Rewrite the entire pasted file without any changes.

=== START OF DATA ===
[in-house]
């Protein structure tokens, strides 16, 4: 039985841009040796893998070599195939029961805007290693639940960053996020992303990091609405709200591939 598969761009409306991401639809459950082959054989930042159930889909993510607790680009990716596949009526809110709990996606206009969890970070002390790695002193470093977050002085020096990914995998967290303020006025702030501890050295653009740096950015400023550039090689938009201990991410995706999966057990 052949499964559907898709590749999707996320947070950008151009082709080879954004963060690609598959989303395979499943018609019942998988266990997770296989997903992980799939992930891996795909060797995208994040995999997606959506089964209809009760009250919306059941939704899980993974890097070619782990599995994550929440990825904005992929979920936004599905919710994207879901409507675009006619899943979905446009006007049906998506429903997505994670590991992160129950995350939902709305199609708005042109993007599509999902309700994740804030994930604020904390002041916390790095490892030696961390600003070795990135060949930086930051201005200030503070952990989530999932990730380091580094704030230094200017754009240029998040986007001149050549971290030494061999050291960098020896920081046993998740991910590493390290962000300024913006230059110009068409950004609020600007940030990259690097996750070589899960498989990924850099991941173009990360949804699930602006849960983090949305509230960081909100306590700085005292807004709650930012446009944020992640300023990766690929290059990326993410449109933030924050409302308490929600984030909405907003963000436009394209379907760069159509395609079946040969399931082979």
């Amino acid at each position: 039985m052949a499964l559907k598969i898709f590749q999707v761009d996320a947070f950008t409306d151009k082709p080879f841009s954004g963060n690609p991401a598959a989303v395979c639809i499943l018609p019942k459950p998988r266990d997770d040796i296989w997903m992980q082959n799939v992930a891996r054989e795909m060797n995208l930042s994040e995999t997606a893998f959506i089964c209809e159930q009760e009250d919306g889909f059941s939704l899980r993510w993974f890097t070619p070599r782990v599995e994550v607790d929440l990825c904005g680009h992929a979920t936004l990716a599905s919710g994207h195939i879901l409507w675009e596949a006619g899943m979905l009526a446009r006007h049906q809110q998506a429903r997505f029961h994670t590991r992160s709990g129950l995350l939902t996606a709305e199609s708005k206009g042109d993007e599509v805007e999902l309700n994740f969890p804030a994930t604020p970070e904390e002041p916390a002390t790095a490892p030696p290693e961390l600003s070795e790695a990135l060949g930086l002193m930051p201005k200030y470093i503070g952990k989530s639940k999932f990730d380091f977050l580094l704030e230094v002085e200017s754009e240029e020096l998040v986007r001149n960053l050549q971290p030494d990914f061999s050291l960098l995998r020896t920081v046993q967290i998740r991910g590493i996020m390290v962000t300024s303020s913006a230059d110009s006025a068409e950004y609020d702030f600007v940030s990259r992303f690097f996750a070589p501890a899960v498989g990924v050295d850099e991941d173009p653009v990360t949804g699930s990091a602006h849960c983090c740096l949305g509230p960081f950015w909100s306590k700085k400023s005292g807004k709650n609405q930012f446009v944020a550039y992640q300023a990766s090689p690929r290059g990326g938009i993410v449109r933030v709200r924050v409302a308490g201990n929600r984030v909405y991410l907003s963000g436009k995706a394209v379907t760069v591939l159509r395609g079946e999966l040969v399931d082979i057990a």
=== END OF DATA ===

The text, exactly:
[in-house]
């Protein structure tokens, strides 16, 4: 039985841009040796893998070599195939029961805007290693639940960053996020992303990091609405709200591939 598969761009409306991401639809459950082959054989930042159930889909993510607790680009990716596949009526809110709990996606206009969890970070002390790695002193470093977050002085020096990914995998967290303020006025702030501890050295653009740096950015400023550039090689938009201990991410995706999966057990 052949499964559907898709590749999707996320947070950008151009082709080879954004963060690609598959989303395979499943018609019942998988266990997770296989997903992980799939992930891996795909060797995208994040995999997606959506089964209809009760009250919306059941939704899980993974890097070619782990599995994550929440990825904005992929979920936004599905919710994207879901409507675009006619899943979905446009006007049906998506429903997505994670590991992160129950995350939902709305199609708005042109993007599509999902309700994740804030994930604020904390002041916390790095490892030696961390600003070795990135060949930086930051201005200030503070952990989530999932990730380091580094704030230094200017754009240029998040986007001149050549971290030494061999050291960098020896920081046993998740991910590493390290962000300024913006230059110009068409950004609020600007940030990259690097996750070589899960498989990924850099991941173009990360949804699930602006849960983090949305509230960081909100306590700085005292807004709650930012446009944020992640300023990766690929290059990326993410449109933030924050409302308490929600984030909405907003963000436009394209379907760069159509395609079946040969399931082979």
């Amino acid at each position: 039985m052949a499964l559907k598969i898709f590749q999707v761009d996320a947070f950008t409306d151009k082709p080879f841009s954004g963060n690609p991401a598959a989303v395979c639809i499943l018609p019942k459950p998988r266990d997770d040796i296989w997903m992980q082959n799939v992930a891996r054989e795909m060797n995208l930042s994040e995999t997606a893998f959506i089964c209809e159930q009760e009250d919306g889909f059941s939704l899980r993510w993974f890097t070619p070599r782990v599995e994550v607790d929440l990825c904005g680009h992929a979920t936004l990716a599905s919710g994207h195939i879901l409507w675009e596949a006619g899943m979905l009526a446009r006007h049906q809110q998506a429903r997505f029961h994670t590991r992160s709990g129950l995350l939902t996606a709305e199609s708005k206009g042109d993007e599509v805007e999902l309700n994740f969890p804030a994930t604020p970070e904390e002041p916390a002390t790095a490892p030696p290693e961390l600003s070795e790695a990135l060949g930086l002193m930051p201005k200030y470093i503070g952990k989530s639940k999932f990730d380091f977050l580094l704030e230094v002085e200017s754009e240029e020096l998040v986007r001149n960053l050549q971290p030494d990914f061999s050291l960098l995998r020896t920081v046993q967290i998740r991910g590493i996020m390290v962000t300024s303020s913006a230059d110009s006025a068409e950004y609020d702030f600007v940030s990259r992303f690097f996750a070589p501890a899960v498989g990924v050295d850099e991941d173009p653009v990360t949804g699930s990091a602006h849960c983090c740096l949305g509230p960081f950015w909100s306590k700085k400023s005292g807004k709650n609405q930012f446009v944020a550039y992640q300023a990766s090689p690929r290059g990326g938009i993410v449109r933030v709200r924050v409302a308490g201990n929600r984030v909405y991410l907003s963000g436009k995706a394209v379907t760069v591939l159509r395609g079946e999966l040969v399931d082979i057990a």